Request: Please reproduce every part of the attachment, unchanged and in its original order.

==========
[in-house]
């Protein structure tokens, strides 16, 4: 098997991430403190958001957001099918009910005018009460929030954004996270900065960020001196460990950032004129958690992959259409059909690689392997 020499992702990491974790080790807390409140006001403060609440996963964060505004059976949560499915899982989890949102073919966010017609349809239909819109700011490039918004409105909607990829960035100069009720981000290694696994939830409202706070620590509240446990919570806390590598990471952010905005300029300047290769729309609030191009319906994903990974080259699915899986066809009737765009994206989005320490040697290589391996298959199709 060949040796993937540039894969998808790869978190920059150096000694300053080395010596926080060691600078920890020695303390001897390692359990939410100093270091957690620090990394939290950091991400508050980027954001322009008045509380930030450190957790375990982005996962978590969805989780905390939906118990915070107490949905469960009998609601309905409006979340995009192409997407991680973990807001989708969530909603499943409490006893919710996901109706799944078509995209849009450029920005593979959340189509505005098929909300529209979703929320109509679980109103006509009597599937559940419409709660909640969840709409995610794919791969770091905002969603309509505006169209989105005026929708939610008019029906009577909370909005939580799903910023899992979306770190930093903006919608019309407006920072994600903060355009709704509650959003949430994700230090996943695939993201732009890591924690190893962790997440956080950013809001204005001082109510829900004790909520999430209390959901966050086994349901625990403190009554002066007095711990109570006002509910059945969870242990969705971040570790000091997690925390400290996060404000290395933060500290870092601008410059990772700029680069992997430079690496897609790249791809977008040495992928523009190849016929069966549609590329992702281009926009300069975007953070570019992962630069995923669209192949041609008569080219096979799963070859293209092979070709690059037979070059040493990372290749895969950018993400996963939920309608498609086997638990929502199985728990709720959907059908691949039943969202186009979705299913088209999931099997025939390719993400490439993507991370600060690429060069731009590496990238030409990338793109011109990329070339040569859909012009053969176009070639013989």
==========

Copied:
[in-house]
């Protein structure tokens, strides 16, 4: 098997991430403190958001957001099918009910005018009460929030954004996270900065960020001196460990950032004129958690992959259409059909690689392997 020499992702990491974790080790807390409140006001403060609440996963964060505004059976949560499915899982989890949102073919966010017609349809239909819109700011490039918004409105909607990829960035100069009720981000290694696994939830409202706070620590509240446990919570806390590598990471952010905005300029300047290769729309609030191009319906994903990974080259699915899986066809009737765009994206989005320490040697290589391996298959199709 060949040796993937540039894969998808790869978190920059150096000694300053080395010596926080060691600078920890020695303390001897390692359990939410100093270091957690620090990394939290950091991400508050980027954001322009008045509380930030450190957790375990982005996962978590969805989780905390939906118990915070107490949905469960009998609601309905409006979340995009192409997407991680973990807001989708969530909603499943409490006893919710996901109706799944078509995209849009450029920005593979959340189509505005098929909300529209979703929320109509679980109103006509009597599937559940419409709660909640969840709409995610794919791969770091905002969603309509505006169209989105005026929708939610008019029906009577909370909005939580799903910023899992979306770190930093903006919608019309407006920072994600903060355009709704509650959003949430994700230090996943695939993201732009890591924690190893962790997440956080950013809001204005001082109510829900004790909520999430209390959901966050086994349901625990403190009554002066007095711990109570006002509910059945969870242990969705971040570790000091997690925390400290996060404000290395933060500290870092601008410059990772700029680069992997430079690496897609790249791809977008040495992928523009190849016929069966549609590329992702281009926009300069975007953070570019992962630069995923669209192949041609008569080219096979799963070859293209092979070709690059037979070059040493990372290749895969950018993400996963939920309608498609086997638990929502199985728990709720959907059908691949039943969202186009979705299913088209999931099997025939390719993400490439993507991370600060690429060069731009590496990238030409990338793109011109990329070339040569859909012009053969176009070639013989």